War of the Rebellion: Serial 086 Page 1026 LOUISIANA AND THE TRANS-MISSISSIPPI. Chapter LIII.

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when the impossibility of supporting cavalry in sufficient force to protect the cotton is made manifest in that region, and the cavalry which is at Warren and Mount Elba, and obliged to be withdrawn for the same reason to points south of the Ouachita River, leaving only scouting parties in the counties south of the Arkansas and bordering on the Mississippi River, it is my duty to represent the facts and to ask whether this cotton thus exposed shall be burned or not and to know whether officers of the line in that part of the country are expected to exercise any control over the cotton whatever. Under all circumstances I think the cotton should be burned at once, the cotton regulations recently made by the United States Government affording us a very remote hope of supplies for the army from that quarter, and securing to the United States (they paying us in greenbacks) two-thirds of all the cotton which may thus be induced to enter their lines, and which will find its way in the place of specie to their creditors aborad. If the reports sent in be true that 1,500 of the enemy's cavalry have landed at Gaines' Landing it may not be possible to burn all the cotton in that region. That the enemy has not taken it before is that their troops have ben occupied elsewhere, for during last winter, an from time to time for months together, it has been equally exposed, as now, to capture. The reports of the number of the enemy on the river are perhaps exaggerated, but there is no reason why they should not be placed there if thought proper. They difficulty of transporting cotton over bad roads in winter may probably save a large portion of it during that season. As this matter is now, I understand, under the control of an officer of the Treasury Department, I would prefer acting under instructions from department headquarters, as I desire not to interfere but to sustain any course which may be adopted by the latter, whether in accordance with my own views or not.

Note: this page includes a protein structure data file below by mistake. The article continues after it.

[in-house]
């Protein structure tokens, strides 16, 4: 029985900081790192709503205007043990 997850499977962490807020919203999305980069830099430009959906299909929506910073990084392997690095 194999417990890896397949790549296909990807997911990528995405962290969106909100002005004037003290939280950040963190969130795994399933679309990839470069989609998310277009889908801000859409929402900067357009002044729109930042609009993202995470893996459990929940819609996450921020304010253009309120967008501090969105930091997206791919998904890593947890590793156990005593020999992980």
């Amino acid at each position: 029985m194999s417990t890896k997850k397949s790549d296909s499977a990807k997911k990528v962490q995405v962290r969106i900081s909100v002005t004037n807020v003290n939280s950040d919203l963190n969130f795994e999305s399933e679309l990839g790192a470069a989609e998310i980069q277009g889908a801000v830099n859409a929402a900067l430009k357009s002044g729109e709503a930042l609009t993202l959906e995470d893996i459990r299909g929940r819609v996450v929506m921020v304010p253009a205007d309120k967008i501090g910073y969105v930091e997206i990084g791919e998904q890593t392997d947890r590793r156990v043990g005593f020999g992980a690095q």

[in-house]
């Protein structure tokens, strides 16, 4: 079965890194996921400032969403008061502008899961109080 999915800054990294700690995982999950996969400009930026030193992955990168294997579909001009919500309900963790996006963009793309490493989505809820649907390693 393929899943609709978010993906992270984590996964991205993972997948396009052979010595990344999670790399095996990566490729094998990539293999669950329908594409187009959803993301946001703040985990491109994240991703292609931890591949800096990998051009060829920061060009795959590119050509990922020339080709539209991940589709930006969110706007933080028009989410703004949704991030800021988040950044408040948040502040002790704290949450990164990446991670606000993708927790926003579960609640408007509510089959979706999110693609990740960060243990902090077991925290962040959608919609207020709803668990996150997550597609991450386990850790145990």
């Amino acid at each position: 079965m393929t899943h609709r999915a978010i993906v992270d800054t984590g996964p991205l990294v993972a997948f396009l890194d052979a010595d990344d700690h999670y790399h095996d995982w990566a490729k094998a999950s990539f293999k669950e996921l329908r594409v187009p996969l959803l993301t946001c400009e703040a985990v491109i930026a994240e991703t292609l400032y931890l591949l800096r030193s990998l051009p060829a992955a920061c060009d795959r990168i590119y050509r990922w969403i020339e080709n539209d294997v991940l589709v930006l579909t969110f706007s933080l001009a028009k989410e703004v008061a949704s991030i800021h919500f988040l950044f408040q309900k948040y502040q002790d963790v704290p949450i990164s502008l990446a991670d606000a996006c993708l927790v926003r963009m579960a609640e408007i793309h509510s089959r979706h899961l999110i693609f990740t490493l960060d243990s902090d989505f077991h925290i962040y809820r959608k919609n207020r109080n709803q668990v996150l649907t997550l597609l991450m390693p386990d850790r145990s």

I am, general, very respectfully, your obedient servant,


Major-General, Commanding.


Camden, November 2, 1864.

Major General T. J. CHURCHILL,

Commanding District of Arkansas, Lewisville:

GENERAL: I have the honor to acknowledge the receipt of your letter of the 1st instant and to say that the necessary instructions have been given to post the two squadrons of cavalry as directed, as well as the two regiments of infantry. Gause's brigade of infantry is at Princeton under orders to remain there. Faries' battalion of artillery has been ordered to take post at Walnut Hill, and Blocher's battalion has been ordered to the Cut-Off, eight miles from Lewisville. Lesueur's battery, Parsons' division, will remain here. No application has been made for forage by him.

I am, general, very respectfully, your obedient servant,


Assistant Adjutant-General.

(Similar dispatch to Major George A. Magruder, jr.)